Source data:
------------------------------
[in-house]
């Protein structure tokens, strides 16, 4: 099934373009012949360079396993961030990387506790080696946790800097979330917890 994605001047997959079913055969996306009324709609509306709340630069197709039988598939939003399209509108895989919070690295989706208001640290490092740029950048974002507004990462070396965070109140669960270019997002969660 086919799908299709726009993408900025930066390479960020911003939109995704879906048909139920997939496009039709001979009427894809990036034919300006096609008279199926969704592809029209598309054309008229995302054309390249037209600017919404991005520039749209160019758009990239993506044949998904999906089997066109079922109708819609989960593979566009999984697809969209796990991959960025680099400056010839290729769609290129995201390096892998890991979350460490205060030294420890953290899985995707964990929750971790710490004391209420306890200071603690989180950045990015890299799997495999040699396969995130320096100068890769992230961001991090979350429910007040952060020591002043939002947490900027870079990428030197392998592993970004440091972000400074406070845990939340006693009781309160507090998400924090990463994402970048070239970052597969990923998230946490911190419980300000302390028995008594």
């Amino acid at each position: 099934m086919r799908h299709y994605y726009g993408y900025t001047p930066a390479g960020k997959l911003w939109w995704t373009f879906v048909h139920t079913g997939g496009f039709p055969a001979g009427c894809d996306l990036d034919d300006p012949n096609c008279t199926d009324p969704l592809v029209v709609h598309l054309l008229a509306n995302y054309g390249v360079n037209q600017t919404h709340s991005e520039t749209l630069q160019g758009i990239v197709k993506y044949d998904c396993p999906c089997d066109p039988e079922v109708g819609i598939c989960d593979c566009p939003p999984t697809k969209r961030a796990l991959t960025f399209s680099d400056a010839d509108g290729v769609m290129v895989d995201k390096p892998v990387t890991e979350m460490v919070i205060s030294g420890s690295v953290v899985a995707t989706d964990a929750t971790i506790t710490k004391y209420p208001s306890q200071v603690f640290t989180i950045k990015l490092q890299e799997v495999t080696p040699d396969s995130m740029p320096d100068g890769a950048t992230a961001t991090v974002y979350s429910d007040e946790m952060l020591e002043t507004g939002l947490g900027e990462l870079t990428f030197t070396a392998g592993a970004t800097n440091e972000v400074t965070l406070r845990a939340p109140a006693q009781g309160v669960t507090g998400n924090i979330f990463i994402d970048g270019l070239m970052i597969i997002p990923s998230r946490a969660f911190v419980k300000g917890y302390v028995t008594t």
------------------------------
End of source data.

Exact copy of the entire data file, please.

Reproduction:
[in-house]
């Protein structure tokens, strides 16, 4: 099934373009012949360079396993961030990387506790080696946790800097979330917890 994605001047997959079913055969996306009324709609509306709340630069197709039988598939939003399209509108895989919070690295989706208001640290490092740029950048974002507004990462070396965070109140669960270019997002969660 086919799908299709726009993408900025930066390479960020911003939109995704879906048909139920997939496009039709001979009427894809990036034919300006096609008279199926969704592809029209598309054309008229995302054309390249037209600017919404991005520039749209160019758009990239993506044949998904999906089997066109079922109708819609989960593979566009999984697809969209796990991959960025680099400056010839290729769609290129995201390096892998890991979350460490205060030294420890953290899985995707964990929750971790710490004391209420306890200071603690989180950045990015890299799997495999040699396969995130320096100068890769992230961001991090979350429910007040952060020591002043939002947490900027870079990428030197392998592993970004440091972000400074406070845990939340006693009781309160507090998400924090990463994402970048070239970052597969990923998230946490911190419980300000302390028995008594």
């Amino acid at each position: 099934m086919r799908h299709y994605y726009g993408y900025t001047p930066a390479g960020k997959l911003w939109w995704t373009f879906v048909h139920t079913g997939g496009f039709p055969a001979g009427c894809d996306l990036d034919d300006p012949n096609c008279t199926d009324p969704l592809v029209v709609h598309l054309l008229a509306n995302y054309g390249v360079n037209q600017t919404h709340s991005e520039t749209l630069q160019g758009i990239v197709k993506y044949d998904c396993p999906c089997d066109p039988e079922v109708g819609i598939c989960d593979c566009p939003p999984t697809k969209r961030a796990l991959t960025f399209s680099d400056a010839d509108g290729v769609m290129v895989d995201k390096p892998v990387t890991e979350m460490v919070i205060s030294g420890s690295v953290v899985a995707t989706d964990a929750t971790i506790t710490k004391y209420p208001s306890q200071v603690f640290t989180i950045k990015l490092q890299e799997v495999t080696p040699d396969s995130m740029p320096d100068g890769a950048t992230a961001t991090v974002y979350s429910d007040e946790m952060l020591e002043t507004g939002l947490g900027e990462l870079t990428f030197t070396a392998g592993a970004t800097n440091e972000v400074t965070l406070r845990a939340p109140a006693q009781g309160v669960t507090g998400n924090i979330f990463i994402d970048g270019l070239m970052i597969i997002p990923s998230r946490a969660f911190v419980k300000g917890y302390v028995t008594t």